Presentation Type

Oral Presentation

Area of Focus

Social Sciences

Abstract

Introduction: Working on a wildland fire can be physically and mentally taxing. Given the physical demands of the job, fitness is a key component in keeping wildland firefighters (WLFFs) healthy and safe from injury. Unfortunately little is known about physical training (PT) programs of WLFFs.

Purpose: The purpose of this study was to examine motivators and barriers to PT in WLFFs. Personal, interpersonal, organizational and environmental factors that influence PT were identified. Strategies for overcoming barriers were recommended.

Methods: This study utilized a descriptive research design. Information about PT practices was collected through interviews with key informants (i.e. individuals in leadership positions who work directly with crew members). Interview data was analyzed qualitatively. Additionally, a questionnaire was developed, reviewed by experts, pilot tested and distributed electronically to WLFFs. Questionnaire data was entered in the SPSS statistical program. Barriers and motivators to engaging in PT among distinct categories such as agency type and crew type were examined for differences among the categories.

Results: Sixteen interviews were conducted with key informants from multiple state, federal and volunteer agencies. Two over-arching concepts emerged from interviews as major influences on PT. The first concept, firefighter culture, encompassed several themes. Themes included the powerful influence of leadership and the desire to be seen as a strong, capable and dependable crew member. The second concept, environment, included the influence of factors such as training facilities and equipment and the need for more holistic education about PT and overall health. Preliminary questionnaire results from nearly 1000 firefighters reveal the most frequently identified barrier to PT to be projects and work related trainings taking precedence over PT. Multiple motivating factors were identified including having a supervisor that participates in PT and wanting to be seen as a strong crew member.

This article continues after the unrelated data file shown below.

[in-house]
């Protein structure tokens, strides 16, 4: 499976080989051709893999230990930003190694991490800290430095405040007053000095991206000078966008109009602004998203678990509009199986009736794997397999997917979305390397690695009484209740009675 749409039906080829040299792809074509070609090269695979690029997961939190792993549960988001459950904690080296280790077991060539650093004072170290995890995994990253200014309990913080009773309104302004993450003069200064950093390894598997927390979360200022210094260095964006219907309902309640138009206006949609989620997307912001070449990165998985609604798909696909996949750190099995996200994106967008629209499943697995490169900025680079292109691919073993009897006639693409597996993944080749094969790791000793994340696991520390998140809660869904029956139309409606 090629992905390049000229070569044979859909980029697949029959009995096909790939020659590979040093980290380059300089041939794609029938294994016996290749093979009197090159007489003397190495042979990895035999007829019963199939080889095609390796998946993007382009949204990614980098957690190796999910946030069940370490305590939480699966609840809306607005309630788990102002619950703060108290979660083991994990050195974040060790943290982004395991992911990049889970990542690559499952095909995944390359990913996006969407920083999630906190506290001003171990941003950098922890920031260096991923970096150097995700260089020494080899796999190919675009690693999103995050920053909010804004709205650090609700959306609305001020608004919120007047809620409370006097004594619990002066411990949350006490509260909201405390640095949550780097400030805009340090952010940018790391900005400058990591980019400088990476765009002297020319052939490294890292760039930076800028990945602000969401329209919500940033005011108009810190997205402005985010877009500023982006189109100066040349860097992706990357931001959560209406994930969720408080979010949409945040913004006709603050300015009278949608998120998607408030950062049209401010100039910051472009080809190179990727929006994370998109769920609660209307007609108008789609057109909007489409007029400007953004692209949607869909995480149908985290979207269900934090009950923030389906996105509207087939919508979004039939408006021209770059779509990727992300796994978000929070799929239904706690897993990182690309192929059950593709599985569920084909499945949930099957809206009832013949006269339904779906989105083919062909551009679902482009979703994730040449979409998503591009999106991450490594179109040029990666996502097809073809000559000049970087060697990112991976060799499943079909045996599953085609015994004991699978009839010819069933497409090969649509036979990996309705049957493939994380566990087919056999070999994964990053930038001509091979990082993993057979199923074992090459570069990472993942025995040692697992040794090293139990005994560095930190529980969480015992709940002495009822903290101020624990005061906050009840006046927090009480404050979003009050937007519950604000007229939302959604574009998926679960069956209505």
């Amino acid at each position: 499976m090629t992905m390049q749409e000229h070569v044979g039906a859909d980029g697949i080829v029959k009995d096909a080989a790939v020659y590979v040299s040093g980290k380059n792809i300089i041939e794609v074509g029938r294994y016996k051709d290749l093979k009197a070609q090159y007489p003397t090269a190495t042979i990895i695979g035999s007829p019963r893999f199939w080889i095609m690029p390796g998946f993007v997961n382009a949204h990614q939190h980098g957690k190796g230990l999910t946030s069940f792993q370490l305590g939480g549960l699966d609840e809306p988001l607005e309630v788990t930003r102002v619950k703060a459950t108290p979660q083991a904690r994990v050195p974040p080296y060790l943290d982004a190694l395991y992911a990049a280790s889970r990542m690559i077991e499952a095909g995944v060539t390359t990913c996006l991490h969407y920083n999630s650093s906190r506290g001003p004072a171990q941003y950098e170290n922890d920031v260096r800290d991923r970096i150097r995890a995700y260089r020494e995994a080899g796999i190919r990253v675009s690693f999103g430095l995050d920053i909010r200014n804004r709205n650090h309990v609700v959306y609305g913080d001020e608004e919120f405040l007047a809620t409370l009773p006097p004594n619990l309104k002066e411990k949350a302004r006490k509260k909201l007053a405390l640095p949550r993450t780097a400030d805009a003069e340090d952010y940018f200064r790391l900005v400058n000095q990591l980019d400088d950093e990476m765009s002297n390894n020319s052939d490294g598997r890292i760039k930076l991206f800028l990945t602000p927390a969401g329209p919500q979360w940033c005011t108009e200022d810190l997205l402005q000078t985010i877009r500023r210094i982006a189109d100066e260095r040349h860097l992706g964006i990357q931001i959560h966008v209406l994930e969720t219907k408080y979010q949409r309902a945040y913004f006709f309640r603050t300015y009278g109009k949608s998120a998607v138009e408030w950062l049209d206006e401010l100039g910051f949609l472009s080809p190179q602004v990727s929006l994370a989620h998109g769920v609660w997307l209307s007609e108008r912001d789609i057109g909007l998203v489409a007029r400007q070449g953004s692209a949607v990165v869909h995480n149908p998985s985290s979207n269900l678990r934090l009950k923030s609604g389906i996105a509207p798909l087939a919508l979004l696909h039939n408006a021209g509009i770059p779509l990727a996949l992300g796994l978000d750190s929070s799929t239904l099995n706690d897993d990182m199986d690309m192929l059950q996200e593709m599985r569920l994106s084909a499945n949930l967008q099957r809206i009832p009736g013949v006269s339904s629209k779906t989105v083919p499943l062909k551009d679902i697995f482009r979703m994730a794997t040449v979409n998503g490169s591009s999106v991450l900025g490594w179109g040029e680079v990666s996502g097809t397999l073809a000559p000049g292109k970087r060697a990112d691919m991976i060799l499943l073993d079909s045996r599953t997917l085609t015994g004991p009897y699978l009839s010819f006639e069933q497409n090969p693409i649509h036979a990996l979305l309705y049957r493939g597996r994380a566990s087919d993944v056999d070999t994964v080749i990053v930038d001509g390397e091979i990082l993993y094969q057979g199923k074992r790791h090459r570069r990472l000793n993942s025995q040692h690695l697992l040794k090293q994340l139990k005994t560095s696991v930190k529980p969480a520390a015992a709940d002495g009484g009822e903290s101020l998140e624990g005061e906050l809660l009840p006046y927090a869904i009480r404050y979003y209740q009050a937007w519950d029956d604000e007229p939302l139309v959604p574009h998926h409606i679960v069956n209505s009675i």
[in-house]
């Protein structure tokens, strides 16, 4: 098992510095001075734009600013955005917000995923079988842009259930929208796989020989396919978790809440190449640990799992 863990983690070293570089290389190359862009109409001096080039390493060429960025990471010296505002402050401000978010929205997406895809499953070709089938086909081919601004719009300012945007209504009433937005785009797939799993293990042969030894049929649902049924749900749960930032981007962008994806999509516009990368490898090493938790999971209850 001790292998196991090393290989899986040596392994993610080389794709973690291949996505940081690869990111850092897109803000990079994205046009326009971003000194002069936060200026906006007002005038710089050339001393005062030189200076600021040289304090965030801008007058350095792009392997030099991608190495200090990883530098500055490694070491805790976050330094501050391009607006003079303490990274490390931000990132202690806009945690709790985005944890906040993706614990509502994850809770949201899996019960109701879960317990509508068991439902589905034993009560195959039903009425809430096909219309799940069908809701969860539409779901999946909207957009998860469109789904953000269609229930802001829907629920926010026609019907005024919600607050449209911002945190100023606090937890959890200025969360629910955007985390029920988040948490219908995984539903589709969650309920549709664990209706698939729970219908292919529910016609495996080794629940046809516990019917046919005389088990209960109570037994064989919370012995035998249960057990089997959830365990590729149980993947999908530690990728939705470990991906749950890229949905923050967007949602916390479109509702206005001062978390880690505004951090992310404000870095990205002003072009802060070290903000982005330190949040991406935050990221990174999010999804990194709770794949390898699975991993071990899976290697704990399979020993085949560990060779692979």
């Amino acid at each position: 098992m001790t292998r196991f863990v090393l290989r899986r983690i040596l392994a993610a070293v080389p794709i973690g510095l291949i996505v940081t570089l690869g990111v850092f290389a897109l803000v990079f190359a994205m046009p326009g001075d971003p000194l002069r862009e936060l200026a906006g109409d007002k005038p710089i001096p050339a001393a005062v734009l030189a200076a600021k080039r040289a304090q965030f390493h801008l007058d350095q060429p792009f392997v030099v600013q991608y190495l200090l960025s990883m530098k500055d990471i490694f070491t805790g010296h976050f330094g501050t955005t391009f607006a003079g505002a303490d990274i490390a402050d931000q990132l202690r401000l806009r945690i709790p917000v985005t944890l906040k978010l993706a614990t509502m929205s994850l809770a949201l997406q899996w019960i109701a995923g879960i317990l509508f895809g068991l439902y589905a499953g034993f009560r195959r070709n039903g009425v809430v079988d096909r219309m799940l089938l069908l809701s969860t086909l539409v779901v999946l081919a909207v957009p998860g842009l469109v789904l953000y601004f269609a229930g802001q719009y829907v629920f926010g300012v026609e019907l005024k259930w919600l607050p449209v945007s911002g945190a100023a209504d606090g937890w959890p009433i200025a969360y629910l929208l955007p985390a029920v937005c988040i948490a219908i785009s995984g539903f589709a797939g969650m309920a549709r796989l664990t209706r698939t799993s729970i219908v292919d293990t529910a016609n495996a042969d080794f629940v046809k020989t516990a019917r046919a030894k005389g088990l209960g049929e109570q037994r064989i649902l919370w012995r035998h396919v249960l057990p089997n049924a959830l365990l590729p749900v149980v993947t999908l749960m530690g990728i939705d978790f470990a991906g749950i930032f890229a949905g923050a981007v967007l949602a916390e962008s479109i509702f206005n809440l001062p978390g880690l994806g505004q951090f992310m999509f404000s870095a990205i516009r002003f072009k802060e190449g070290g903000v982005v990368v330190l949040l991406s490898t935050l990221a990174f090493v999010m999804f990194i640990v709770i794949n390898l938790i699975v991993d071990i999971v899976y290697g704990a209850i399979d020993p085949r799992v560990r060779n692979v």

Conclusions: This project was an attempt to gain an understanding of the current physical training practices of wildland firefighters. More importantly, results from this study identify, from the perspective of the firefighters themselves, the major motivators and barriers to engaging in quality, consistent physical training.

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Apr 18th, 10:10 AM Apr 18th, 10:30 AM

Assessment of Barriers to Wildland Firefighters’ Fitness Training

UC 331

Introduction: Working on a wildland fire can be physically and mentally taxing. Given the physical demands of the job, fitness is a key component in keeping wildland firefighters (WLFFs) healthy and safe from injury. Unfortunately little is known about physical training (PT) programs of WLFFs.

Purpose: The purpose of this study was to examine motivators and barriers to PT in WLFFs. Personal, interpersonal, organizational and environmental factors that influence PT were identified. Strategies for overcoming barriers were recommended.

Methods: This study utilized a descriptive research design. Information about PT practices was collected through interviews with key informants (i.e. individuals in leadership positions who work directly with crew members). Interview data was analyzed qualitatively. Additionally, a questionnaire was developed, reviewed by experts, pilot tested and distributed electronically to WLFFs. Questionnaire data was entered in the SPSS statistical program. Barriers and motivators to engaging in PT among distinct categories such as agency type and crew type were examined for differences among the categories.

Results: Sixteen interviews were conducted with key informants from multiple state, federal and volunteer agencies. Two over-arching concepts emerged from interviews as major influences on PT. The first concept, firefighter culture, encompassed several themes. Themes included the powerful influence of leadership and the desire to be seen as a strong, capable and dependable crew member. The second concept, environment, included the influence of factors such as training facilities and equipment and the need for more holistic education about PT and overall health. Preliminary questionnaire results from nearly 1000 firefighters reveal the most frequently identified barrier to PT to be projects and work related trainings taking precedence over PT. Multiple motivating factors were identified including having a supervisor that participates in PT and wanting to be seen as a strong crew member.

Conclusions: This project was an attempt to gain an understanding of the current physical training practices of wildland firefighters. More importantly, results from this study identify, from the perspective of the firefighters themselves, the major motivators and barriers to engaging in quality, consistent physical training.